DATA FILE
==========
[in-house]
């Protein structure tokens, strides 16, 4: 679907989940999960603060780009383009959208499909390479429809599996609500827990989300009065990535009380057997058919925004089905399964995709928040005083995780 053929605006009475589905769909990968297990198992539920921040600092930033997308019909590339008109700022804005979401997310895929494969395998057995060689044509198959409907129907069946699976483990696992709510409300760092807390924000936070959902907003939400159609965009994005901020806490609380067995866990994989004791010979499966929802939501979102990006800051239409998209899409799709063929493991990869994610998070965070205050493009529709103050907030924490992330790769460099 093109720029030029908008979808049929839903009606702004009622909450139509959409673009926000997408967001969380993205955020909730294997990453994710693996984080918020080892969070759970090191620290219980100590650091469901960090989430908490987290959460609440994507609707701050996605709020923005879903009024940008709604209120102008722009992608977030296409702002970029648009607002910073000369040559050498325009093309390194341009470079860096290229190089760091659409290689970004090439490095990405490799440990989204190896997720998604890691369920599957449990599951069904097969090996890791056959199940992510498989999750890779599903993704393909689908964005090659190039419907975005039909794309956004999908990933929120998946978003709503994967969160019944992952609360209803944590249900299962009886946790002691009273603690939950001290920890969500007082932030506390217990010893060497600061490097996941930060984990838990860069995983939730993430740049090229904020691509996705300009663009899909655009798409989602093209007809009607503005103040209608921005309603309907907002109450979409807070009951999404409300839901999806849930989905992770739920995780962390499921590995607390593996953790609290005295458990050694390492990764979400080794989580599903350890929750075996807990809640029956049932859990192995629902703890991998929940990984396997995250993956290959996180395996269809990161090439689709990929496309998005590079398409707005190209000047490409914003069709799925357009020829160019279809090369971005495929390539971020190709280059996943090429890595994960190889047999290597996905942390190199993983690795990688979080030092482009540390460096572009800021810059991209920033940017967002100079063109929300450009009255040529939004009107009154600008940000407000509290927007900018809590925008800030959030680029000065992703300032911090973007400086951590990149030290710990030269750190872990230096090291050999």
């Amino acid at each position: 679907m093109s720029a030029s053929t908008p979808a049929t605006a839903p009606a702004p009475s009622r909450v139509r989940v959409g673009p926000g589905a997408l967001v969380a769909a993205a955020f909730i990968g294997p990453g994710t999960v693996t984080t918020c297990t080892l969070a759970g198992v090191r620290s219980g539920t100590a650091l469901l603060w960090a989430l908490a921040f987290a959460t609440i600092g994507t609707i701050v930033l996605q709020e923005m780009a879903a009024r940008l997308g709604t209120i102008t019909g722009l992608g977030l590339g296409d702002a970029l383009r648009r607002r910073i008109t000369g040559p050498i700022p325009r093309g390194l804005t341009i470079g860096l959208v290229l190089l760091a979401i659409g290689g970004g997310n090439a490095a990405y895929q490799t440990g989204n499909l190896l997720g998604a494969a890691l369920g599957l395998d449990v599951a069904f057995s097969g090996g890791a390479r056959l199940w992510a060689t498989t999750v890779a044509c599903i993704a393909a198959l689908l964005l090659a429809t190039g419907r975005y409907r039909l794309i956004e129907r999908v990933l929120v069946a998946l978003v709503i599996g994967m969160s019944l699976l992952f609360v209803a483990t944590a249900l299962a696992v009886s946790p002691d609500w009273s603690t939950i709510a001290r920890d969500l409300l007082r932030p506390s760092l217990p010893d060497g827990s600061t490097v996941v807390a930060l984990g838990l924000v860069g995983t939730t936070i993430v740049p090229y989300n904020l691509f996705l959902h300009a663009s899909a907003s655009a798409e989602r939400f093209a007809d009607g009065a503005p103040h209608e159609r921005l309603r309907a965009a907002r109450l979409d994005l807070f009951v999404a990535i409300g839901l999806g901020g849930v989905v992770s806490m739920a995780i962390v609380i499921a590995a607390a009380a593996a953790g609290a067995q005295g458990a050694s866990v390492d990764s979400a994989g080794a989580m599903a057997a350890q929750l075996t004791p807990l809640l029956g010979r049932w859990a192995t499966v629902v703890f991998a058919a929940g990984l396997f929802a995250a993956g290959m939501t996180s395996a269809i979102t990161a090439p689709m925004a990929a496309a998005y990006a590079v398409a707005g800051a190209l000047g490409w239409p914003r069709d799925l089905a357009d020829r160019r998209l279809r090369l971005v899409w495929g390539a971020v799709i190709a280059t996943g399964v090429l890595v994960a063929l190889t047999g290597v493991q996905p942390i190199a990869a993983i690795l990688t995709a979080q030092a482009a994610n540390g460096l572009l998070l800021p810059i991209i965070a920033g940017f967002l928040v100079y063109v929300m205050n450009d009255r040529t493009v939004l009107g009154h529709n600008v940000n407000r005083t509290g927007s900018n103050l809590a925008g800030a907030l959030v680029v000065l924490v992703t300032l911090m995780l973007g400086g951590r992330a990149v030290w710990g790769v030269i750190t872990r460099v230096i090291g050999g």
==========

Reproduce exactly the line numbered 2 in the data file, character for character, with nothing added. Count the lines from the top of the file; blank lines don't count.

């Protein structure tokens, strides 16, 4: 679907989940999960603060780009383009959208499909390479429809599996609500827990989300009065990535009380057997058919925004089905399964995709928040005083995780 053929605006009475589905769909990968297990198992539920921040600092930033997308019909590339008109700022804005979401997310895929494969395998057995060689044509198959409907129907069946699976483990696992709510409300760092807390924000936070959902907003939400159609965009994005901020806490609380067995866990994989004791010979499966929802939501979102990006800051239409998209899409799709063929493991990869994610998070965070205050493009529709103050907030924490992330790769460099 093109720029030029908008979808049929839903009606702004009622909450139509959409673009926000997408967001969380993205955020909730294997990453994710693996984080918020080892969070759970090191620290219980100590650091469901960090989430908490987290959460609440994507609707701050996605709020923005879903009024940008709604209120102008722009992608977030296409702002970029648009607002910073000369040559050498325009093309390194341009470079860096290229190089760091659409290689970004090439490095990405490799440990989204190896997720998604890691369920599957449990599951069904097969090996890791056959199940992510498989999750890779599903993704393909689908964005090659190039419907975005039909794309956004999908990933929120998946978003709503994967969160019944992952609360209803944590249900299962009886946790002691009273603690939950001290920890969500007082932030506390217990010893060497600061490097996941930060984990838990860069995983939730993430740049090229904020691509996705300009663009899909655009798409989602093209007809009607503005103040209608921005309603309907907002109450979409807070009951999404409300839901999806849930989905992770739920995780962390499921590995607390593996953790609290005295458990050694390492990764979400080794989580599903350890929750075996807990809640029956049932859990192995629902703890991998929940990984396997995250993956290959996180395996269809990161090439689709990929496309998005590079398409707005190209000047490409914003069709799925357009020829160019279809090369971005495929390539971020190709280059996943090429890595994960190889047999290597996905942390190199993983690795990688979080030092482009540390460096572009800021810059991209920033940017967002100079063109929300450009009255040529939004009107009154600008940000407000509290927007900018809590925008800030959030680029000065992703300032911090973007400086951590990149030290710990030269750190872990230096090291050999």